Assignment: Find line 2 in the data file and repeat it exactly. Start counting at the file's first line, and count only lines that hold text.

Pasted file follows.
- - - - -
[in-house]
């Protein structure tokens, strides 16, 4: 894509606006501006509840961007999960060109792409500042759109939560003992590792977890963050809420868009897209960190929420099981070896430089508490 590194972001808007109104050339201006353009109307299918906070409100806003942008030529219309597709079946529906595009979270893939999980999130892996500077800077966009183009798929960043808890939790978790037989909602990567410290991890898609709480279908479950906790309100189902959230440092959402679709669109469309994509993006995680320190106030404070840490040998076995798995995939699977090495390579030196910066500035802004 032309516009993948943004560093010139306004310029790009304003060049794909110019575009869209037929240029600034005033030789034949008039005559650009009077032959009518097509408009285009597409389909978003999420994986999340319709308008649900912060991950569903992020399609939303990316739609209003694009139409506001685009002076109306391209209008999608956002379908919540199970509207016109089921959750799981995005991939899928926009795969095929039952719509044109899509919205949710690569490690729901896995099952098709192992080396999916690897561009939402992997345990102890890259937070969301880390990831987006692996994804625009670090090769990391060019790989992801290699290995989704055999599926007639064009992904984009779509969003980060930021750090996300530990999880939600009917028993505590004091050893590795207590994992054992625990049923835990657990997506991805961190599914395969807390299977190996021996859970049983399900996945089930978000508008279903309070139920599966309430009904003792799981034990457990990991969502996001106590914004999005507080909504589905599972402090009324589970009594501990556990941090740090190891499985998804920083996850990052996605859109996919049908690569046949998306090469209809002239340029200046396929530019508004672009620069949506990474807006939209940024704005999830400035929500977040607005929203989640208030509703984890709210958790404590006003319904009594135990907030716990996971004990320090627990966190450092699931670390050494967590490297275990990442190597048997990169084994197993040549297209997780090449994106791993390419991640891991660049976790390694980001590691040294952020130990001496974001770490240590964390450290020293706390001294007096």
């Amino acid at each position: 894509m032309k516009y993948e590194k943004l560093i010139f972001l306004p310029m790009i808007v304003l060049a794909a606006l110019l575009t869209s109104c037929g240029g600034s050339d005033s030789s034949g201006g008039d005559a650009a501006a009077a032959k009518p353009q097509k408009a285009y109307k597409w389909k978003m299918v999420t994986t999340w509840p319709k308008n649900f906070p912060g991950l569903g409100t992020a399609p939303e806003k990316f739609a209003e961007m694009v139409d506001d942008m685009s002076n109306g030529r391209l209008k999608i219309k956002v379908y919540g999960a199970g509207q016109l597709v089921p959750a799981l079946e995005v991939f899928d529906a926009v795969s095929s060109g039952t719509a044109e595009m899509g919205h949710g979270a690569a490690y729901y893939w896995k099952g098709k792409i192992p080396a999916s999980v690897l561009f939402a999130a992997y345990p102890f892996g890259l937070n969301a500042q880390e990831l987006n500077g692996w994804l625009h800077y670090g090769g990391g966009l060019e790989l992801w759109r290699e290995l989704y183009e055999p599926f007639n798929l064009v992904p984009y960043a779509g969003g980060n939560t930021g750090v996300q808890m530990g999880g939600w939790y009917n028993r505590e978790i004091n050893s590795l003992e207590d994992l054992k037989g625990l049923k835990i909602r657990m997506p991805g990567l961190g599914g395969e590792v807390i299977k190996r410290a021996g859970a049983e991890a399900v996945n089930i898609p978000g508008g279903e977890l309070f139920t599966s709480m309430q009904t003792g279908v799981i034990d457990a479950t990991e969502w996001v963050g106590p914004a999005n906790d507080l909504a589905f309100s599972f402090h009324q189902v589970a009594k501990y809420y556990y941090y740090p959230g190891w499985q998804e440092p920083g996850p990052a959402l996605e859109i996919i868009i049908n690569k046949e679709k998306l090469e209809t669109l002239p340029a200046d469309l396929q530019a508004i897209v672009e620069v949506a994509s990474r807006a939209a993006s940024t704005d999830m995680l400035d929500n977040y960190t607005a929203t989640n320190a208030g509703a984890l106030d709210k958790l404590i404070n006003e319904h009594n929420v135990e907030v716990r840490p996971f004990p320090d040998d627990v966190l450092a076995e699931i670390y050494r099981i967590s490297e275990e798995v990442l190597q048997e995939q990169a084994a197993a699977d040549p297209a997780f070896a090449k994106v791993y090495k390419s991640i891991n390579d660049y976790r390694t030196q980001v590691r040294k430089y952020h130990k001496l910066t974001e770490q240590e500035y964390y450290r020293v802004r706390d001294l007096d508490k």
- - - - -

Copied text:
């Protein structure tokens, strides 16, 4: 894509606006501006509840961007999960060109792409500042759109939560003992590792977890963050809420868009897209960190929420099981070896430089508490 590194972001808007109104050339201006353009109307299918906070409100806003942008030529219309597709079946529906595009979270893939999980999130892996500077800077966009183009798929960043808890939790978790037989909602990567410290991890898609709480279908479950906790309100189902959230440092959402679709669109469309994509993006995680320190106030404070840490040998076995798995995939699977090495390579030196910066500035802004 032309516009993948943004560093010139306004310029790009304003060049794909110019575009869209037929240029600034005033030789034949008039005559650009009077032959009518097509408009285009597409389909978003999420994986999340319709308008649900912060991950569903992020399609939303990316739609209003694009139409506001685009002076109306391209209008999608956002379908919540199970509207016109089921959750799981995005991939899928926009795969095929039952719509044109899509919205949710690569490690729901896995099952098709192992080396999916690897561009939402992997345990102890890259937070969301880390990831987006692996994804625009670090090769990391060019790989992801290699290995989704055999599926007639064009992904984009779509969003980060930021750090996300530990999880939600009917028993505590004091050893590795207590994992054992625990049923835990657990997506991805961190599914395969807390299977190996021996859970049983399900996945089930978000508008279903309070139920599966309430009904003792799981034990457990990991969502996001106590914004999005507080909504589905599972402090009324589970009594501990556990941090740090190891499985998804920083996850990052996605859109996919049908690569046949998306090469209809002239340029200046396929530019508004672009620069949506990474807006939209940024704005999830400035929500977040607005929203989640208030509703984890709210958790404590006003319904009594135990907030716990996971004990320090627990966190450092699931670390050494967590490297275990990442190597048997990169084994197993040549297209997780090449994106791993390419991640891991660049976790390694980001590691040294952020130990001496974001770490240590964390450290020293706390001294007096």